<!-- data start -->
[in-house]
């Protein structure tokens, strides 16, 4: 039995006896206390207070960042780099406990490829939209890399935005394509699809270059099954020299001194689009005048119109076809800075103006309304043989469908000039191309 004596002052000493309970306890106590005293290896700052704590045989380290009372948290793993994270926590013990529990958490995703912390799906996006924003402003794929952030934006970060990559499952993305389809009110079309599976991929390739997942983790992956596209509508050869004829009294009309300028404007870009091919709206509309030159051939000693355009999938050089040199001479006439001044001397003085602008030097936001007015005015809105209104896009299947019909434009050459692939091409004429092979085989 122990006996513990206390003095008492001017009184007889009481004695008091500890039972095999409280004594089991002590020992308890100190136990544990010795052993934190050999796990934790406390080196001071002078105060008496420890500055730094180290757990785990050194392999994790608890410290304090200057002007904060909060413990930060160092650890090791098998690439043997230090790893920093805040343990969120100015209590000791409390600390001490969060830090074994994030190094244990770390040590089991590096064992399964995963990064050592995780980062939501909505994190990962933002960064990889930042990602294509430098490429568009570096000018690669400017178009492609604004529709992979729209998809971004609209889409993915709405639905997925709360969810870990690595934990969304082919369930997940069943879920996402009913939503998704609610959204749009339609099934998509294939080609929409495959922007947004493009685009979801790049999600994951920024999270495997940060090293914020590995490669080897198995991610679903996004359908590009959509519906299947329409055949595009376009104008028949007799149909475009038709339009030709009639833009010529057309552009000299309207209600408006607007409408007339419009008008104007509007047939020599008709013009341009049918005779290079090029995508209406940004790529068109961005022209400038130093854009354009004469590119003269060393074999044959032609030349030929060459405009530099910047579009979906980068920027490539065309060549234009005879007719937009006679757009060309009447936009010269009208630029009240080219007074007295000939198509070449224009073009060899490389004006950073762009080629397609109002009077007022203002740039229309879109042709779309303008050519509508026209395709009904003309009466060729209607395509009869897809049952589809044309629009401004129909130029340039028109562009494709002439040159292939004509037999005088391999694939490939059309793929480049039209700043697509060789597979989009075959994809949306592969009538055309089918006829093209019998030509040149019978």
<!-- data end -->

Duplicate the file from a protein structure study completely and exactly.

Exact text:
[in-house]
């Protein structure tokens, strides 16, 4: 039995006896206390207070960042780099406990490829939209890399935005394509699809270059099954020299001194689009005048119109076809800075103006309304043989469908000039191309 004596002052000493309970306890106590005293290896700052704590045989380290009372948290793993994270926590013990529990958490995703912390799906996006924003402003794929952030934006970060990559499952993305389809009110079309599976991929390739997942983790992956596209509508050869004829009294009309300028404007870009091919709206509309030159051939000693355009999938050089040199001479006439001044001397003085602008030097936001007015005015809105209104896009299947019909434009050459692939091409004429092979085989 122990006996513990206390003095008492001017009184007889009481004695008091500890039972095999409280004594089991002590020992308890100190136990544990010795052993934190050999796990934790406390080196001071002078105060008496420890500055730094180290757990785990050194392999994790608890410290304090200057002007904060909060413990930060160092650890090791098998690439043997230090790893920093805040343990969120100015209590000791409390600390001490969060830090074994994030190094244990770390040590089991590096064992399964995963990064050592995780980062939501909505994190990962933002960064990889930042990602294509430098490429568009570096000018690669400017178009492609604004529709992979729209998809971004609209889409993915709405639905997925709360969810870990690595934990969304082919369930997940069943879920996402009913939503998704609610959204749009339609099934998509294939080609929409495959922007947004493009685009979801790049999600994951920024999270495997940060090293914020590995490669080897198995991610679903996004359908590009959509519906299947329409055949595009376009104008028949007799149909475009038709339009030709009639833009010529057309552009000299309207209600408006607007409408007339419009008008104007509007047939020599008709013009341009049918005779290079090029995508209406940004790529068109961005022209400038130093854009354009004469590119003269060393074999044959032609030349030929060459405009530099910047579009979906980068920027490539065309060549234009005879007719937009006679757009060309009447936009010269009208630029009240080219007074007295000939198509070449224009073009060899490389004006950073762009080629397609109002009077007022203002740039229309879109042709779309303008050519509508026209395709009904003309009466060729209607395509009869897809049952589809044309629009401004129909130029340039028109562009494709002439040159292939004509037999005088391999694939490939059309793929480049039209700043697509060789597979989009075959994809949306592969009538055309089918006829093209019998030509040149019978």